Swallows and Foxgloves and Daisies – Oh, My!

By on Monday, July 8, 2013

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Saturday morning [29 June] was glorious! The sun hadn’t yet broken through the cloud cover, but it was warm and still, a great day to spot wildlife.

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With Daddy on child-minding duties, I headed off to Whiston Woods with the dog.

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After tramping through the woods, and acquiring myself a bracelet of nettle stings, I decided to head up to ‘the point.’

As we skirted a farmer’s field, I was treated to a rainbow of flowers, from the beautiful, bumble-bee-shaped bells of the foxgloves growing along the banks of the brook, to scarlet poppies dotted amongst the creeping and climbing buttercups.

My favourite ox-eye daisies were open everywhere, and there was a further delight as we climbed higher, a couple of patches of cornflowers, the truest bluest flowers you’ll ever see.

2013-06-29 08.26.42As the dog chased pigeons she disturbed numerous flying insects which were gathered quickly by swallows, skimming so close you could feel their wings flapping.

I have often seen pictures of swallows, showing the spots on their tail feathers, but today I could see them clearly for myself. Truly the herald of summer – it’s no wonder these jewels of the air are so well loved.

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On to Stadt Moers

Monday was cooler, with showers, but there was still plenty to see at Stadt Moers Country Park. Straight from the school run, with the perpetual Monday promise of “the health kick starts today,” we took a wander along the main path.

My two-year-old son was the first to hear the raucous arguments between a gang of fledgling great spotted woodpeckers. We tried to count, but they were too fast; darting in and out of the trees one minute, fluttering their wings at a parent bird the next, in the hopes of a juicy grub or two.

The noise was amazing; I’m surprised it didn’t attract predators, but perhaps the fear of a poke from a feisty parent’s bill is deterrent enough. I think ‘peckers’ are now amongst my son’s favourites.

stadt_moers_lake_300Later, as we once again discussed why falling in the lake would not be a great idea, we heard another cacophony. This time our eyes were drawn to a grey heron being mobbed by a large gull.

As it was silhouetted, I couldn’t determine the specific type of gull, and it made me contemplate why a gull would be attacking a heron anyway. Well, one school of thought is that with its long neck tucked in, a heron in flight vaguely resembles a hawk, and so other birds will instinctively drive it away.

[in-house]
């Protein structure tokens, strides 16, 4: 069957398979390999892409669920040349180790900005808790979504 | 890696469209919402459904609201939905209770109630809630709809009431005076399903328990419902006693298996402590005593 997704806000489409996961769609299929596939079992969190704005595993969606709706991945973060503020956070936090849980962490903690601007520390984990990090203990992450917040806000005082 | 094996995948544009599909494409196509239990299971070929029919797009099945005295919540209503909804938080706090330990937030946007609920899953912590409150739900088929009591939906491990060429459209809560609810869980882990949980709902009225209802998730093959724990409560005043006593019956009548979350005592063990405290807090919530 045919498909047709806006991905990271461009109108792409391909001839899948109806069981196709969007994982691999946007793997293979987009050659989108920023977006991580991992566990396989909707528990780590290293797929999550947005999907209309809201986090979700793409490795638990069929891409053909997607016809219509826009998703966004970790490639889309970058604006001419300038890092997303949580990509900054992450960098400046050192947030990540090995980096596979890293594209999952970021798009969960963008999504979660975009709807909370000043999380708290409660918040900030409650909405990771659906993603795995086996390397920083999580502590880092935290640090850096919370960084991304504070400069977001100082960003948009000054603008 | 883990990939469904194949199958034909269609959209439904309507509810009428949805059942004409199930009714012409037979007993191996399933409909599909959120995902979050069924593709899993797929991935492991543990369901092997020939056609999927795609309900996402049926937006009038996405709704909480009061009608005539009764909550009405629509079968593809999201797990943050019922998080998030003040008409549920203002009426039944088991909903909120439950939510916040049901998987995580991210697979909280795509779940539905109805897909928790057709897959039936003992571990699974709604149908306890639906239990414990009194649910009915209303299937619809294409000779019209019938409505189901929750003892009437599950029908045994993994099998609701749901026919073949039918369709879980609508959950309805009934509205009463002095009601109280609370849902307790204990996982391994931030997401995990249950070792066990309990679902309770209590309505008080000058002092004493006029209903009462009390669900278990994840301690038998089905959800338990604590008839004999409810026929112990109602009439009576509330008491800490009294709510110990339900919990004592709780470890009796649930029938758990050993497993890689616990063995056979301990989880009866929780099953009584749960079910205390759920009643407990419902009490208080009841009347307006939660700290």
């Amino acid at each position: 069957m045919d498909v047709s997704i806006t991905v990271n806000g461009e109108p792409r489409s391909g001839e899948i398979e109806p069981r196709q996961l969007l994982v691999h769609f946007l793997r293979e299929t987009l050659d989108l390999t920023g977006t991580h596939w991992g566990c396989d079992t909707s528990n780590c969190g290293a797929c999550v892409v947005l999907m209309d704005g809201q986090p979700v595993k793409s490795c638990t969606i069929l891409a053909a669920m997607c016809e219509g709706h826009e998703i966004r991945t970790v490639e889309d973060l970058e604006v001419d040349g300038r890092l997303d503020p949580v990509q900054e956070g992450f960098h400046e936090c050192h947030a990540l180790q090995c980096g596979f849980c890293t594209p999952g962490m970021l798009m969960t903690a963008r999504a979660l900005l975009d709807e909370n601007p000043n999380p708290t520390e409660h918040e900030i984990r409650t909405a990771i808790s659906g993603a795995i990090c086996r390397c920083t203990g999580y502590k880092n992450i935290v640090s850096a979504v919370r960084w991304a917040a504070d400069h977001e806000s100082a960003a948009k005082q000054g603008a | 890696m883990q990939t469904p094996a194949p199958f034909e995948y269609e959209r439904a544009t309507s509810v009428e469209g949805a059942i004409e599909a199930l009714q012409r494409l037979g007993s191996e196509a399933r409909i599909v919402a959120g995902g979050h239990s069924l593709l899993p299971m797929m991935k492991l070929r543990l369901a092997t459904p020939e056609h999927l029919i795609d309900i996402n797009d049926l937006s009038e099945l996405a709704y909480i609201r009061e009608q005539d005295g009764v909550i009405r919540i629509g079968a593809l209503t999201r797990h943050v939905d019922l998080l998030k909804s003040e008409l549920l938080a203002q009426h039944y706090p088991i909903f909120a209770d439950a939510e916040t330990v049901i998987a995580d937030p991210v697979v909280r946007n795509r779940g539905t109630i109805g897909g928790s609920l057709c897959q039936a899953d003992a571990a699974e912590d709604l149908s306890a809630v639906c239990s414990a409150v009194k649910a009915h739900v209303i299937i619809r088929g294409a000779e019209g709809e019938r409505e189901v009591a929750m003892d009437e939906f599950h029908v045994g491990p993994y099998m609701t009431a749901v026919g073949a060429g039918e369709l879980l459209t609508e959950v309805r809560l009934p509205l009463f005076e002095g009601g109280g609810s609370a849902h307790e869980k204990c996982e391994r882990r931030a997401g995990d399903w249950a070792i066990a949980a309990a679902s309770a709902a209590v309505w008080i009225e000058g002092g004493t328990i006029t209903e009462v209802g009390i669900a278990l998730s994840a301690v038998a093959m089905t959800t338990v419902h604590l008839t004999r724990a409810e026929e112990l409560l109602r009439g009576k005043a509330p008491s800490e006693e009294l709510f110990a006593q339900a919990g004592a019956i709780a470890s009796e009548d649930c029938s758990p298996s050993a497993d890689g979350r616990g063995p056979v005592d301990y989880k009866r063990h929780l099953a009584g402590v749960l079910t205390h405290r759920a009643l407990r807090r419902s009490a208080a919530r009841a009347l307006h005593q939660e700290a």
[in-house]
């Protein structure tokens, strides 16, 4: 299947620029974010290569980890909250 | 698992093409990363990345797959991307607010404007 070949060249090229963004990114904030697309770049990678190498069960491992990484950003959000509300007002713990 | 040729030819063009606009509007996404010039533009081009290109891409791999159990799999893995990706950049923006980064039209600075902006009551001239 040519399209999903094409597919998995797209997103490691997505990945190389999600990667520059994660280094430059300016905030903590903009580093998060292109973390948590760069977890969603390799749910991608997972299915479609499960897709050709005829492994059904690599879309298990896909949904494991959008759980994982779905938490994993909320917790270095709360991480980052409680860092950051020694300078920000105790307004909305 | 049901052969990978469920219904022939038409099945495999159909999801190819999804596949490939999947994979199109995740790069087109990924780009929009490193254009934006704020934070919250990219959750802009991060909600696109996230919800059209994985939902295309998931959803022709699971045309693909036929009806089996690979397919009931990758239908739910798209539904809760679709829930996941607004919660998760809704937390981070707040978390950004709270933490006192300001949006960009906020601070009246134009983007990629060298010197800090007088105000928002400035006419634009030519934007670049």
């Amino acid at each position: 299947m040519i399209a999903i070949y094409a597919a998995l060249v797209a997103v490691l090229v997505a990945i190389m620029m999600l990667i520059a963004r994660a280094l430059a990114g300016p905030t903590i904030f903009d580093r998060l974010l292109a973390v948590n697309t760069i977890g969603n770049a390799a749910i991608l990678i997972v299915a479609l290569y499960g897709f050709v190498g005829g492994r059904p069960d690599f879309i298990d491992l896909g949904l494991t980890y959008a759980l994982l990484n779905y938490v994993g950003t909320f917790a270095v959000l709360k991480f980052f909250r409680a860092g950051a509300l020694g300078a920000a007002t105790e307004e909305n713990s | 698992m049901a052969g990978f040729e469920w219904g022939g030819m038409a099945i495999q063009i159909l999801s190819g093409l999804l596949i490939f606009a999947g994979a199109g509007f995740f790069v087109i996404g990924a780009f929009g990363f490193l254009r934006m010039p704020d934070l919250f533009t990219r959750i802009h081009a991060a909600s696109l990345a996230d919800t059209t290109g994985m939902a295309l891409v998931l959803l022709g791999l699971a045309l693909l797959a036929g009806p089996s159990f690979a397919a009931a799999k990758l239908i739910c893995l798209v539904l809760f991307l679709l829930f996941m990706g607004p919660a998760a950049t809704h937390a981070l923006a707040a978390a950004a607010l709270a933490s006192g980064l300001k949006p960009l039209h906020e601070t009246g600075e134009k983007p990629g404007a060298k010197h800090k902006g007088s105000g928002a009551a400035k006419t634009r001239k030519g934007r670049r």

As this heron tried to retaliate it, however, it straightened its neck, giving it the appearance of a crane, and the gull continued to mob.

Another reason birds might wish to drive a heron away, is their catholic diet… basically anything they can swallow they will, and a chick would make a delicious snack.

Seeing two huge birds locked in aerial battle was terrific but short-lived, as the gull decided better of it, and allowed the heron get on with its business.

From Water to Woodland

So from the water (without a paddle, I’m glad to report) to the woodland. Fairly quiet here today, but glancing through the bushes I noticed two little brown birds flitting. As the boy and his dog were busy digging a hole with a stick, I took the chance look closer, and realised that this was a pair of whitethroats.

whitethroat_birdThese are a type of warbler, birds no bigger than a sparrow which each year migrate to Africa for the winter and back here for the summer. It’s astonishing to think that these tenacious little birds can fly these distances in a matter of days; no mean feat when you consider they have spent all the spring raising the next generation, and so have only a few weeks to build their reserves before flying to their wintering grounds.

Once their journey has started they are at the mercy of the elements, predators and, of course, us humans, who shoot millions of migrating birds every year.

Although their looks are fairly dowdy, their song is pretty. There was alas no performance for me today though, so tired legs were put back in the pram ready to start our journey home and not a minute too soon –  the heavens opened!

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SJ, also known as Sarah and Sarah-Jane, held her dream job as a breastfeeding peer support worker until becoming a full-time mum of three. She still volunteers at Whiston Hospital.

In her spare time, SJ loves to read, and play cello with the Knowsley Youth Orchestra. She confesses to being a secret singer ever since hubby Trev bought her SingStar.

Photos: SJ Jarman
except Stadt-Moers lake (Prescot Online)
& Whitethroat bird (Ken Billington)

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